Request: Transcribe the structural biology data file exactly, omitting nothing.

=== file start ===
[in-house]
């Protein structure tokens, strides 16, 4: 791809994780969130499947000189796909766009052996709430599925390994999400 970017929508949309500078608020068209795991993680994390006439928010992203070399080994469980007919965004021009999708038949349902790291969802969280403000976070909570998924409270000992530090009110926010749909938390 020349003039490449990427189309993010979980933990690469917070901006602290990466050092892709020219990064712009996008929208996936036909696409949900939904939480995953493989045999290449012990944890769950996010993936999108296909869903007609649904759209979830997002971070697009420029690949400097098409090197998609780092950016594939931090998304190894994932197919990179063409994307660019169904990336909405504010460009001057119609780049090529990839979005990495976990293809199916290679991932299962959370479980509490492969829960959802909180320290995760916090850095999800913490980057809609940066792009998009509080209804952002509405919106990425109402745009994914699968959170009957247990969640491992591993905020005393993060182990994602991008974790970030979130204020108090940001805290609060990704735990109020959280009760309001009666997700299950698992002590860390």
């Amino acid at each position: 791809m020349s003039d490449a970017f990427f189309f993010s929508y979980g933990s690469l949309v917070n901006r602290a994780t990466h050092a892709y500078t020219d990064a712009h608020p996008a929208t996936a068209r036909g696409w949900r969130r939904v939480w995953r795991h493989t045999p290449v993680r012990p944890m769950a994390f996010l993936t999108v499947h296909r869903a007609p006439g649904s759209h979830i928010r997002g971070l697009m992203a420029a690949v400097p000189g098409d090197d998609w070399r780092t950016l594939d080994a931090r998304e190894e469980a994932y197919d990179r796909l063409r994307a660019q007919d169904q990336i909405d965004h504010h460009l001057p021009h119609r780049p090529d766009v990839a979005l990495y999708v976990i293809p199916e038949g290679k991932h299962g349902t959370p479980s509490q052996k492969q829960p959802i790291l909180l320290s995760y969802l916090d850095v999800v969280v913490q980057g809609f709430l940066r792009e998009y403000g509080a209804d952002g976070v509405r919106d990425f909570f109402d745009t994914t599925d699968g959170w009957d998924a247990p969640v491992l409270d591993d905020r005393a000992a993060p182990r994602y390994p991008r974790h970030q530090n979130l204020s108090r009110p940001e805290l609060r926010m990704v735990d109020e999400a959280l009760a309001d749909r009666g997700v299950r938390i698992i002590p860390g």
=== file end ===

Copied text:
[in-house]
């Protein structure tokens, strides 16, 4: 791809994780969130499947000189796909766009052996709430599925390994999400 970017929508949309500078608020068209795991993680994390006439928010992203070399080994469980007919965004021009999708038949349902790291969802969280403000976070909570998924409270000992530090009110926010749909938390 020349003039490449990427189309993010979980933990690469917070901006602290990466050092892709020219990064712009996008929208996936036909696409949900939904939480995953493989045999290449012990944890769950996010993936999108296909869903007609649904759209979830997002971070697009420029690949400097098409090197998609780092950016594939931090998304190894994932197919990179063409994307660019169904990336909405504010460009001057119609780049090529990839979005990495976990293809199916290679991932299962959370479980509490492969829960959802909180320290995760916090850095999800913490980057809609940066792009998009509080209804952002509405919106990425109402745009994914699968959170009957247990969640491992591993905020005393993060182990994602991008974790970030979130204020108090940001805290609060990704735990109020959280009760309001009666997700299950698992002590860390």
């Amino acid at each position: 791809m020349s003039d490449a970017f990427f189309f993010s929508y979980g933990s690469l949309v917070n901006r602290a994780t990466h050092a892709y500078t020219d990064a712009h608020p996008a929208t996936a068209r036909g696409w949900r969130r939904v939480w995953r795991h493989t045999p290449v993680r012990p944890m769950a994390f996010l993936t999108v499947h296909r869903a007609p006439g649904s759209h979830i928010r997002g971070l697009m992203a420029a690949v400097p000189g098409d090197d998609w070399r780092t950016l594939d080994a931090r998304e190894e469980a994932y197919d990179r796909l063409r994307a660019q007919d169904q990336i909405d965004h504010h460009l001057p021009h119609r780049p090529d766009v990839a979005l990495y999708v976990i293809p199916e038949g290679k991932h299962g349902t959370p479980s509490q052996k492969q829960p959802i790291l909180l320290s995760y969802l916090d850095v999800v969280v913490q980057g809609f709430l940066r792009e998009y403000g509080a209804d952002g976070v509405r919106d990425f909570f109402d745009t994914t599925d699968g959170w009957d998924a247990p969640v491992l409270d591993d905020r005393a000992a993060p182990r994602y390994p991008r974790h970030q530090n979130l204020s108090r009110p940001e805290l609060r926010m990704v735990d109020e999400a959280l009760a309001d749909r009666g997700v299950r938390i698992i002590p860390g």